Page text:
Just a glimpse into the ICD-10 shows how to code the all-too-common problem of when people are injured on railway vehicles (which are not streetcars, mind you). I think it is fitting, when talking about ICD codes, to start with the area of train-wrecks...
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I got this in my email today from "Living Social."
When I first read it, I thought it said, "Your mother always reminded you to wash your behind…", which makes sense, given the advertising subject material. I haven't read the remainder of the deal, so we can only guess what the last sentence reads: "Pay $39 to get one colon hydrotherapy treatment that will safely and comfortably remove excess wast from your…" well, I guess from behind your ears, if you use enough hydrotherapy. This woman, however, seems to have not washed behind her ears because she's sprouting flowers from that spot. Either that, or the hydrotherapy is successful enough to allow growth of hydroponic plants.
I do wonder about two things in this advertisement: first, I wonder at the serene expression on her face. Surely, this isn't the face of someone having colonic hydrotherapy. I would expect that face to look a little more like this:
Which are both pictures taken by Benjamin Amond Duchenne during an experiment using electrodes.
Duchenne had set out to find the muscles responsible for creating particular expressions using an electrical device he had originally developed to investigate the muscles that control the hand. He applied galvanic probes to the facial muscles of a number of different test subjects. He also took what today could be thought of as control photographs of the same people with blank expressions, and others where they were attempting to simulate expressions without the aid of the probes.
These photos fascinated Charles Darwin enough to include them in his book on emotional expressions.
Which brings me back to the second observation about the advertisement: the inclusion of a beautiful woman with flowers around her is not necessarily what comes to mind when I think about "colon hydrotherapy." The below pictures (also from Darwin's book) express to me a more realistic response to the turning of one's colon into a water balloon.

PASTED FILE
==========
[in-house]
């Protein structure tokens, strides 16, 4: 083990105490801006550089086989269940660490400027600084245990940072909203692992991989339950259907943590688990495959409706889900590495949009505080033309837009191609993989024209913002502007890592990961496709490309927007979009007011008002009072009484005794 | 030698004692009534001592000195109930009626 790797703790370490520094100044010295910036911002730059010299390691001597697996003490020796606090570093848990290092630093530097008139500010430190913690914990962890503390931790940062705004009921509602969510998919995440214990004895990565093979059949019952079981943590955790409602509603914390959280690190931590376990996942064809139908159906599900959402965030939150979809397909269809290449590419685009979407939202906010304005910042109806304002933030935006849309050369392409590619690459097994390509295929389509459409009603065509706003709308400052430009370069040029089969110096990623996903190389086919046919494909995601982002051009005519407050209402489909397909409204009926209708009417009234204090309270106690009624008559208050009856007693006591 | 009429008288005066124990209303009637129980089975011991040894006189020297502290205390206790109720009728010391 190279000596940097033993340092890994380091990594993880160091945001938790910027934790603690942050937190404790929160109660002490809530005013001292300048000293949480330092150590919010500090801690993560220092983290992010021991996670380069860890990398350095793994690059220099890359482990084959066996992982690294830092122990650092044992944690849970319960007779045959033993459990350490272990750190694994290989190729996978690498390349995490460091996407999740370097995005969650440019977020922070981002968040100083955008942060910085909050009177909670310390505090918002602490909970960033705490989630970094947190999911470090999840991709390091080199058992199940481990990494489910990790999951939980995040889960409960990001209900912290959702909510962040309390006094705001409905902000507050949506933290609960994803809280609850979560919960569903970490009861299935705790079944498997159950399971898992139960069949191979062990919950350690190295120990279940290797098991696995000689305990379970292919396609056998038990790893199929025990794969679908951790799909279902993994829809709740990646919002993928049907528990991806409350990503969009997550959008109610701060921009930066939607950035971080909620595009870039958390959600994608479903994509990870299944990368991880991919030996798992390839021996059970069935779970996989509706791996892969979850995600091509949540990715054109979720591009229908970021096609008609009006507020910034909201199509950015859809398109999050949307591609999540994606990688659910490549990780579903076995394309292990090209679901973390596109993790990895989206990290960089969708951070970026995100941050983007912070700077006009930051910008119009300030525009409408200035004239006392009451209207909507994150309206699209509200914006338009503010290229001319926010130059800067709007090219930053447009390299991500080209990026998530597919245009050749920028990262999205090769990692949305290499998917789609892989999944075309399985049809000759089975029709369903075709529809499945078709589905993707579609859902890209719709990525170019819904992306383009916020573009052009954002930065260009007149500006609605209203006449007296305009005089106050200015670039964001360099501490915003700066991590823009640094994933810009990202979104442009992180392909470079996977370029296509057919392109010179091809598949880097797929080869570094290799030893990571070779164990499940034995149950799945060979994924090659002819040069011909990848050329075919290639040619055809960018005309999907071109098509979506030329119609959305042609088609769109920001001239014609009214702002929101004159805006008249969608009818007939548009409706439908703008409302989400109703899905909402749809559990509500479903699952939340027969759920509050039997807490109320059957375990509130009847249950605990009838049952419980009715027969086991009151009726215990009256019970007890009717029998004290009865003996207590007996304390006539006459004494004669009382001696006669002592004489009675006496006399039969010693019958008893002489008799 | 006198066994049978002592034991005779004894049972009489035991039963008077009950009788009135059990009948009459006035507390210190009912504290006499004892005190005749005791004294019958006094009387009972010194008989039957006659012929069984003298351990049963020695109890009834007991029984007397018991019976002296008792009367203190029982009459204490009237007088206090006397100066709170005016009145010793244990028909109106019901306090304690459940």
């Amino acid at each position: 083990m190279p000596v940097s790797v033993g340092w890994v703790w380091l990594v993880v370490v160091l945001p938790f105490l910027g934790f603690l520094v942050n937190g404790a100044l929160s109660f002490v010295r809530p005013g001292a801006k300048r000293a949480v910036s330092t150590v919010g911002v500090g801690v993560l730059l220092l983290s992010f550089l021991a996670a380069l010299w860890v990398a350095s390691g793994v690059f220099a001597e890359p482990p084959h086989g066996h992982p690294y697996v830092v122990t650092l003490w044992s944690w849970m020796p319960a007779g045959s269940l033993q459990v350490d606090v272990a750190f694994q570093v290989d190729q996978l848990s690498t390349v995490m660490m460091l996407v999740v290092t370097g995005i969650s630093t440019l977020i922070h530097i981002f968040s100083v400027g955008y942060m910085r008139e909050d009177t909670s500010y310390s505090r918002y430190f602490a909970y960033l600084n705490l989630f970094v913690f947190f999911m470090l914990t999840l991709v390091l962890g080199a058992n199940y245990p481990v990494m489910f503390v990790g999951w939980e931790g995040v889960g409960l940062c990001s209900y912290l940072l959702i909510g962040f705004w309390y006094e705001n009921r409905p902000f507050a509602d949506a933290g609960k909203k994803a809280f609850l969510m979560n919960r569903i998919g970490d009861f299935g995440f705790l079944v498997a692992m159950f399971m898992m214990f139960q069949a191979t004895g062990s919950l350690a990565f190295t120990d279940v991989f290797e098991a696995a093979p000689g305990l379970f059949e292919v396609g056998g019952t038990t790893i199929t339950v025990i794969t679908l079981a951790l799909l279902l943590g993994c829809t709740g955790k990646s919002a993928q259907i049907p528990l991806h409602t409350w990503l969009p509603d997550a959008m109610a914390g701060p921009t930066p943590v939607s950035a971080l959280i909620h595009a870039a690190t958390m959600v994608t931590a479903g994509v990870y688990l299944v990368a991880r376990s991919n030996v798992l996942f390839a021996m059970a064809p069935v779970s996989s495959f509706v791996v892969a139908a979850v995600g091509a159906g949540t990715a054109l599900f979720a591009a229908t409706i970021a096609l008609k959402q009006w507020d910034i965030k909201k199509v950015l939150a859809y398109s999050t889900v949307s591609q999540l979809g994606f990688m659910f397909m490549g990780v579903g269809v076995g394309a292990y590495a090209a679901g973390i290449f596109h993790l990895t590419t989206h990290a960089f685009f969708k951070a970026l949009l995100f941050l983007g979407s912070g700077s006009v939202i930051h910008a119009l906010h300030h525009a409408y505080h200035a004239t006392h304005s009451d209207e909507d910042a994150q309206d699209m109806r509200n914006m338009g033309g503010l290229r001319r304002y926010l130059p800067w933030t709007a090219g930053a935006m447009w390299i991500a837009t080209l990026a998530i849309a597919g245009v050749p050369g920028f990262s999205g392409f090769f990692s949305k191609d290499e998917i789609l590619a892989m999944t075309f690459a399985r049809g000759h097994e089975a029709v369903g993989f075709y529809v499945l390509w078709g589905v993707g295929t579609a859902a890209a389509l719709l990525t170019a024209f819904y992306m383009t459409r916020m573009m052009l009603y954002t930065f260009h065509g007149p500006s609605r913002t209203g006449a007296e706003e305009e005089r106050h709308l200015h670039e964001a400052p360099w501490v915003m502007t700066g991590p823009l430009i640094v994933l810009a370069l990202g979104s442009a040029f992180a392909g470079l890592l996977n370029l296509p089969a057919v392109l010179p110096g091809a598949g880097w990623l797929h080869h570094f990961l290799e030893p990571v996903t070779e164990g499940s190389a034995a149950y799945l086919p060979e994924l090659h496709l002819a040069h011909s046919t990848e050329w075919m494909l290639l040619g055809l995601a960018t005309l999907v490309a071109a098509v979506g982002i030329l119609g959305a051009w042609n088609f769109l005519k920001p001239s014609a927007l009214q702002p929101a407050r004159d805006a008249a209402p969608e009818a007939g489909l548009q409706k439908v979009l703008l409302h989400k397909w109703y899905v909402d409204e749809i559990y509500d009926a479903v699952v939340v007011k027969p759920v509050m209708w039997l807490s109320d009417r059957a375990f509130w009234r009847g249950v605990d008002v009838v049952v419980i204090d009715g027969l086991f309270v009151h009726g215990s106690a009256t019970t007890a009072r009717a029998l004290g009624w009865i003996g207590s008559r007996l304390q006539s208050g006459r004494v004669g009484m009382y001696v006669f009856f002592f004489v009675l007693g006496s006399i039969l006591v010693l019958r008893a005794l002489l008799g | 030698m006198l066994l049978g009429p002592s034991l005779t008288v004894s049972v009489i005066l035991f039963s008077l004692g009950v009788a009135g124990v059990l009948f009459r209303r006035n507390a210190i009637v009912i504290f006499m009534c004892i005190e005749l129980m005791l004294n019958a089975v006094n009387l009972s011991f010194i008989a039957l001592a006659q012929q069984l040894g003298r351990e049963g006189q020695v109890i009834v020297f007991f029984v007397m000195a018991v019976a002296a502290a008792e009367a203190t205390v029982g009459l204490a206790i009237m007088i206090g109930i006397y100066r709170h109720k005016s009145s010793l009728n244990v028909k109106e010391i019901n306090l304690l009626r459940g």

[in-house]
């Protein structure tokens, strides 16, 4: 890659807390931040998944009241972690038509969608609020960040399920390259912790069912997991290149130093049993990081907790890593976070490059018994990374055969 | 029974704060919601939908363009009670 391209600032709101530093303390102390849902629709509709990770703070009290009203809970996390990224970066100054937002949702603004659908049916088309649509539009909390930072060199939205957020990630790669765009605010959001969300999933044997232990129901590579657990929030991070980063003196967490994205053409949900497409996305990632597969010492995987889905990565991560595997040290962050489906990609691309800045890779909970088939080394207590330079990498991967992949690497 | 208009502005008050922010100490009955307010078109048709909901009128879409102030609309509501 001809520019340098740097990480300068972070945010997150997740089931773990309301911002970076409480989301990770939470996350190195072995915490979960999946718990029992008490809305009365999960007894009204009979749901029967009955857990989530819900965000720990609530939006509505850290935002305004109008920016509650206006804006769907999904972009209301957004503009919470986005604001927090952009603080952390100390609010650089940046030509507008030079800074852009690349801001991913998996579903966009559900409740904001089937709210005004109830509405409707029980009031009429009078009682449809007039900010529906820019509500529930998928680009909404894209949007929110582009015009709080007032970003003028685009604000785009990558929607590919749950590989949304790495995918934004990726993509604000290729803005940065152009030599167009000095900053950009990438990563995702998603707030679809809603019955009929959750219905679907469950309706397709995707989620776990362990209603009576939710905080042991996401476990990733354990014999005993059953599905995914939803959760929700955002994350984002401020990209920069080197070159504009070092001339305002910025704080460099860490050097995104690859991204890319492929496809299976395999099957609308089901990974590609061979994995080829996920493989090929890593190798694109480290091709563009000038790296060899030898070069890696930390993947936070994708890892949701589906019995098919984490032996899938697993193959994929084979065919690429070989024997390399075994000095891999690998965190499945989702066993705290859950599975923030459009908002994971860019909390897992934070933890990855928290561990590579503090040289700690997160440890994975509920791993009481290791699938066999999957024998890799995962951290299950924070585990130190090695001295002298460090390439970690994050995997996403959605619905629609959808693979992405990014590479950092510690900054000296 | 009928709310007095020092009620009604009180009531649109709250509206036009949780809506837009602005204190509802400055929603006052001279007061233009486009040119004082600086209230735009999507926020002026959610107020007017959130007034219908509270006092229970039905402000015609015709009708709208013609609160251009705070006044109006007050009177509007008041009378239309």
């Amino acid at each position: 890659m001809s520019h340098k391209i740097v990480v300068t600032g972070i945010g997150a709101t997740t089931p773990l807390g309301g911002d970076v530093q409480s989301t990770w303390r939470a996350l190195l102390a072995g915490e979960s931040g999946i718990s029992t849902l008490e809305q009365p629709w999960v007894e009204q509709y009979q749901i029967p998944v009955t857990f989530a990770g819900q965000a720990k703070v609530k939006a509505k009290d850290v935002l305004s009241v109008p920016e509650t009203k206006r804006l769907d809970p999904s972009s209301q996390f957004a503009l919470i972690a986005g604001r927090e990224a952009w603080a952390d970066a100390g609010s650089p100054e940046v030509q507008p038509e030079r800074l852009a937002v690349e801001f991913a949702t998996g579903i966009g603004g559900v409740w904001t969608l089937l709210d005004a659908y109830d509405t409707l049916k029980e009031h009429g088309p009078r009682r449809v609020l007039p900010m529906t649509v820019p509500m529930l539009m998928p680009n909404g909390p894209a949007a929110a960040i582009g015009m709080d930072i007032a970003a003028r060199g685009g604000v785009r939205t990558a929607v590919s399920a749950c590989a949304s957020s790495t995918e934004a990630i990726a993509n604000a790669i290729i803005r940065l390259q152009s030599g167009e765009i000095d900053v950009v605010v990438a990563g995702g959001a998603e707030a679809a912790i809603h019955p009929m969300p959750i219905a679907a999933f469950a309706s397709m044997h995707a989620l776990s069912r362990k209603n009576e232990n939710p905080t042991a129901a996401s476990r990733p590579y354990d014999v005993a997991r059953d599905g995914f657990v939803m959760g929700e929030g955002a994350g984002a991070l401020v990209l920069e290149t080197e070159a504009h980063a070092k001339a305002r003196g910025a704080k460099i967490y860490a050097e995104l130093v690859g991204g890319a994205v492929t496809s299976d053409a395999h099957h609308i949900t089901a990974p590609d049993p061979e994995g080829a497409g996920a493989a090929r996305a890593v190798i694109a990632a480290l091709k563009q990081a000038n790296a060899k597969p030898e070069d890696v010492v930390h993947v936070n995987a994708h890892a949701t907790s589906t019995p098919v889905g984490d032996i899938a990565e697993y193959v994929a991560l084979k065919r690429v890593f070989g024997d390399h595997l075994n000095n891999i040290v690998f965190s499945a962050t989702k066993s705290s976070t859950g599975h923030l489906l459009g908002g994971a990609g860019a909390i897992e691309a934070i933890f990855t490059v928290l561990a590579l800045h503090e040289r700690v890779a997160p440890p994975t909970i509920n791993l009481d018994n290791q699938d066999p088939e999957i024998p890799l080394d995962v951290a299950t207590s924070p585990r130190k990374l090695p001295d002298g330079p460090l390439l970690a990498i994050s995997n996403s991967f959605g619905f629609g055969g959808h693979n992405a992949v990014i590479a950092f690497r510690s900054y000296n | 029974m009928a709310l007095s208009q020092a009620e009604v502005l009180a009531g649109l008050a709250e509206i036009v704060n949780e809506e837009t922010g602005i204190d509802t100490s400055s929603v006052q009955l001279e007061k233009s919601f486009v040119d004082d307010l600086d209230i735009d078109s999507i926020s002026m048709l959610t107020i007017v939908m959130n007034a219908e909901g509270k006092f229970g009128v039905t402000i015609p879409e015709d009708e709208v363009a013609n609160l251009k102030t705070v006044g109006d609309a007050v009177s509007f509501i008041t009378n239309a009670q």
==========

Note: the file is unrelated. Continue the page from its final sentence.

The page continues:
After all, what is inflated must then deflate. We all know what the end product of hydrotherapy is: Galapagos.
Which brings up the final irony of this offer to put water in my colon for a fraction of the expected cost: it comes from a website called "Living Social." Do people really believe that colonic somehow gives them an advantage while "living social?" Perhaps, however, this will work for the benefit of natural selection, as they will have less of a chance to have children.
I think I'll stick with Groupon.
I take care of patients of all ages, but a substantial amount of my time is devoted to routine pediatrics. I try to make a good impression on the kids, knowing that my care will be a lot easier if they aren’t terrified by my presence. Those who don’t do pediatrics often say the reason they don’t want to care for children is to avoid “all those screaming kids.” I want to avoid “all those screaming kids too,” but I do it through good PR. I joke with them, tickle them, find peanut butter in their ears, and other tactics to make them comfortable.
This approach has an added benefit regarding the other reason doctors don’t want to see kids: the parents. If the kids like me, the parents are much more likely to listen to me. One of my favorite things to hear is for a parent to say how their child wants to come and “see Dr. Yamberts” when they are sick. I periodically have kids running to me at the hardware or grocery stores, throwing their arms around my legs in a tight hug. It’s my tranquilizer/blood pressure drug of choice. Life is good when my patients love me.
It is strange to think about me being the image these children have of my profession. When the word “doctor” comes up, they picture me. They think of doctors examining under their arms for fictional problems as an excuse to tickle. They think of doctors having Scooby Doo stickers on their stethoscope. They think of the doctors office as a place where they can laugh and where they are cared for.
OK, it also helps that I am juvenile in my humor and that I actually enjoy playing with them. It’s not just PR; it’s self-indulgence. It’s definitely a win-win.
But I was met with a different reaction from one of my regular patients recently. I was joking around with this intelligent boy who was at my office with his mother for her visit. He was telling me about school and about how he likes math problems, but doesn’t like taking the tests. I started teasing him about the girls in the class - something I take great pleasure doing to boys of a certain age. They react as if girls are covered with radioactive Ebola virus. It’s hilarious.
Perhaps it was out of spite, or perhaps he was just being a typical guileless kid, but he interrupted my teasing: “You know what, Dr. Lamberts?” he said, sounding serious in his tone.
“What?” I answered, waiting for his words of wisdom.
“You really need to take care of something…a situation,” he continued.
“And what is that?” I asked.
“You need to cut your nose hair.”
His mom let out a yelp and I started laughing, suddenly self-conscious about my hirsute nares. He sat there, still serious, as if he had said something profound.
“I’ll take care of that as soon as possible,” I responded when I caught my breath. “Thank you for letting me know about that.”
Upon leaving the room I went immediately to my office, got a pair of scissors, and trimmed the locks in my schnoz. It wasn’t all that bad, was it?